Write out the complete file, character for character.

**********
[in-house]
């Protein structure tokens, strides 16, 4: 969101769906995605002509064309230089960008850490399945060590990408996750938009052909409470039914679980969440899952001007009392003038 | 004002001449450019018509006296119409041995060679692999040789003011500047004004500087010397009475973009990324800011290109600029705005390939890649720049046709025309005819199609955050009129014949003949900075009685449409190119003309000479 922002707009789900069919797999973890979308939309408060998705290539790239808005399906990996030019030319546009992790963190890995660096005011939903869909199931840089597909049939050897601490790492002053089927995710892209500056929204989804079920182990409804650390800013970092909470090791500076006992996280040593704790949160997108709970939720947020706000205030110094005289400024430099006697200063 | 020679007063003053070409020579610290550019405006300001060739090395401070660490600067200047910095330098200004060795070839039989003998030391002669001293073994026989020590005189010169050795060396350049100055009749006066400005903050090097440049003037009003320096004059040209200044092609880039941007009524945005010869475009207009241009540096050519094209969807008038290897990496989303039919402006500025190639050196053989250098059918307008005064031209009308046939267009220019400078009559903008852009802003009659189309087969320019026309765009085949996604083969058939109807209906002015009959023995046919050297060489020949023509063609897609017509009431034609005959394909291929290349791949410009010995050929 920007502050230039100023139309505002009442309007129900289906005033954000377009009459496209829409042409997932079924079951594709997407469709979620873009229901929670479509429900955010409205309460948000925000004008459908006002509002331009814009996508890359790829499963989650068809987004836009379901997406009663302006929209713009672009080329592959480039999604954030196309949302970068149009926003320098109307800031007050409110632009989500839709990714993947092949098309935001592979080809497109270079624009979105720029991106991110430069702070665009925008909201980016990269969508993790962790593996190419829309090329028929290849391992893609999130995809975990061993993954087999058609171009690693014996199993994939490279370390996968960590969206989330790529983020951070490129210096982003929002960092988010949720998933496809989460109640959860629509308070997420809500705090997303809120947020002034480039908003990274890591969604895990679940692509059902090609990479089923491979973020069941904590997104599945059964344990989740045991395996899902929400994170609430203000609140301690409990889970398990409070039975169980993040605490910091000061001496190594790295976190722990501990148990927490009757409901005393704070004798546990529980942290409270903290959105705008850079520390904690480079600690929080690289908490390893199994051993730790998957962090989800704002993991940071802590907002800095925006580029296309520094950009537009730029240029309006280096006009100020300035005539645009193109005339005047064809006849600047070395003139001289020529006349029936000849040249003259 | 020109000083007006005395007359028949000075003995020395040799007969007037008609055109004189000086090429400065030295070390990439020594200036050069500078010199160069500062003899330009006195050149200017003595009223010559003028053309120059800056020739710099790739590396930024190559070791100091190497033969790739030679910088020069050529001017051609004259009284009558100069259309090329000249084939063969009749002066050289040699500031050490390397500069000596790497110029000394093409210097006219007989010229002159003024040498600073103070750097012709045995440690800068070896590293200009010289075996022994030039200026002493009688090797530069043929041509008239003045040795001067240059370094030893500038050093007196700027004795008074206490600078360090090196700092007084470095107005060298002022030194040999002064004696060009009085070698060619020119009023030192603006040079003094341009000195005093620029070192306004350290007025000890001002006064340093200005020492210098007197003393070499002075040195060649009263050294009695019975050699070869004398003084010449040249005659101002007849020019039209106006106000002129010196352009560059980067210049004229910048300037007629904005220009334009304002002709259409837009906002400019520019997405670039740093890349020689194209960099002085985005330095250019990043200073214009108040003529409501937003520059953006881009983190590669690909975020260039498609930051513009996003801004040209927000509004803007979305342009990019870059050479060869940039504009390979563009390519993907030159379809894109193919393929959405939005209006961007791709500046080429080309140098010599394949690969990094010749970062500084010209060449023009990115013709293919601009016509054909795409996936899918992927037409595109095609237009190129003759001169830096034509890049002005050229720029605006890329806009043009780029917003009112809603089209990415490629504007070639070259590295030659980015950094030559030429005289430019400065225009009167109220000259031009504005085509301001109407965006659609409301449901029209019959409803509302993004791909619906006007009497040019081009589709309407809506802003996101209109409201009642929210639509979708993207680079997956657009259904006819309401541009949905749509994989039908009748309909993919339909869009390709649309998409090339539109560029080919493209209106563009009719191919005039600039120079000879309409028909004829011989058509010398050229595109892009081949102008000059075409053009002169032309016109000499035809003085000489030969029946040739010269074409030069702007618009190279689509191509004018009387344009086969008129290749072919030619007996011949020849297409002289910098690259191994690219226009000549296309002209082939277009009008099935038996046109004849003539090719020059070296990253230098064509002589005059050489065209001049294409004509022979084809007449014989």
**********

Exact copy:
[in-house]
């Protein structure tokens, strides 16, 4: 969101769906995605002509064309230089960008850490399945060590990408996750938009052909409470039914679980969440899952001007009392003038 | 004002001449450019018509006296119409041995060679692999040789003011500047004004500087010397009475973009990324800011290109600029705005390939890649720049046709025309005819199609955050009129014949003949900075009685449409190119003309000479 922002707009789900069919797999973890979308939309408060998705290539790239808005399906990996030019030319546009992790963190890995660096005011939903869909199931840089597909049939050897601490790492002053089927995710892209500056929204989804079920182990409804650390800013970092909470090791500076006992996280040593704790949160997108709970939720947020706000205030110094005289400024430099006697200063 | 020679007063003053070409020579610290550019405006300001060739090395401070660490600067200047910095330098200004060795070839039989003998030391002669001293073994026989020590005189010169050795060396350049100055009749006066400005903050090097440049003037009003320096004059040209200044092609880039941007009524945005010869475009207009241009540096050519094209969807008038290897990496989303039919402006500025190639050196053989250098059918307008005064031209009308046939267009220019400078009559903008852009802003009659189309087969320019026309765009085949996604083969058939109807209906002015009959023995046919050297060489020949023509063609897609017509009431034609005959394909291929290349791949410009010995050929 920007502050230039100023139309505002009442309007129900289906005033954000377009009459496209829409042409997932079924079951594709997407469709979620873009229901929670479509429900955010409205309460948000925000004008459908006002509002331009814009996508890359790829499963989650068809987004836009379901997406009663302006929209713009672009080329592959480039999604954030196309949302970068149009926003320098109307800031007050409110632009989500839709990714993947092949098309935001592979080809497109270079624009979105720029991106991110430069702070665009925008909201980016990269969508993790962790593996190419829309090329028929290849391992893609999130995809975990061993993954087999058609171009690693014996199993994939490279370390996968960590969206989330790529983020951070490129210096982003929002960092988010949720998933496809989460109640959860629509308070997420809500705090997303809120947020002034480039908003990274890591969604895990679940692509059902090609990479089923491979973020069941904590997104599945059964344990989740045991395996899902929400994170609430203000609140301690409990889970398990409070039975169980993040605490910091000061001496190594790295976190722990501990148990927490009757409901005393704070004798546990529980942290409270903290959105705008850079520390904690480079600690929080690289908490390893199994051993730790998957962090989800704002993991940071802590907002800095925006580029296309520094950009537009730029240029309006280096006009100020300035005539645009193109005339005047064809006849600047070395003139001289020529006349029936000849040249003259 | 020109000083007006005395007359028949000075003995020395040799007969007037008609055109004189000086090429400065030295070390990439020594200036050069500078010199160069500062003899330009006195050149200017003595009223010559003028053309120059800056020739710099790739590396930024190559070791100091190497033969790739030679910088020069050529001017051609004259009284009558100069259309090329000249084939063969009749002066050289040699500031050490390397500069000596790497110029000394093409210097006219007989010229002159003024040498600073103070750097012709045995440690800068070896590293200009010289075996022994030039200026002493009688090797530069043929041509008239003045040795001067240059370094030893500038050093007196700027004795008074206490600078360090090196700092007084470095107005060298002022030194040999002064004696060009009085070698060619020119009023030192603006040079003094341009000195005093620029070192306004350290007025000890001002006064340093200005020492210098007197003393070499002075040195060649009263050294009695019975050699070869004398003084010449040249005659101002007849020019039209106006106000002129010196352009560059980067210049004229910048300037007629904005220009334009304002002709259409837009906002400019520019997405670039740093890349020689194209960099002085985005330095250019990043200073214009108040003529409501937003520059953006881009983190590669690909975020260039498609930051513009996003801004040209927000509004803007979305342009990019870059050479060869940039504009390979563009390519993907030159379809894109193919393929959405939005209006961007791709500046080429080309140098010599394949690969990094010749970062500084010209060449023009990115013709293919601009016509054909795409996936899918992927037409595109095609237009190129003759001169830096034509890049002005050229720029605006890329806009043009780029917003009112809603089209990415490629504007070639070259590295030659980015950094030559030429005289430019400065225009009167109220000259031009504005085509301001109407965006659609409301449901029209019959409803509302993004791909619906006007009497040019081009589709309407809506802003996101209109409201009642929210639509979708993207680079997956657009259904006819309401541009949905749509994989039908009748309909993919339909869009390709649309998409090339539109560029080919493209209106563009009719191919005039600039120079000879309409028909004829011989058509010398050229595109892009081949102008000059075409053009002169032309016109000499035809003085000489030969029946040739010269074409030069702007618009190279689509191509004018009387344009086969008129290749072919030619007996011949020849297409002289910098690259191994690219226009000549296309002209082939277009009008099935038996046109004849003539090719020059070296990253230098064509002589005059050489065209001049294409004509022979084809007449014989």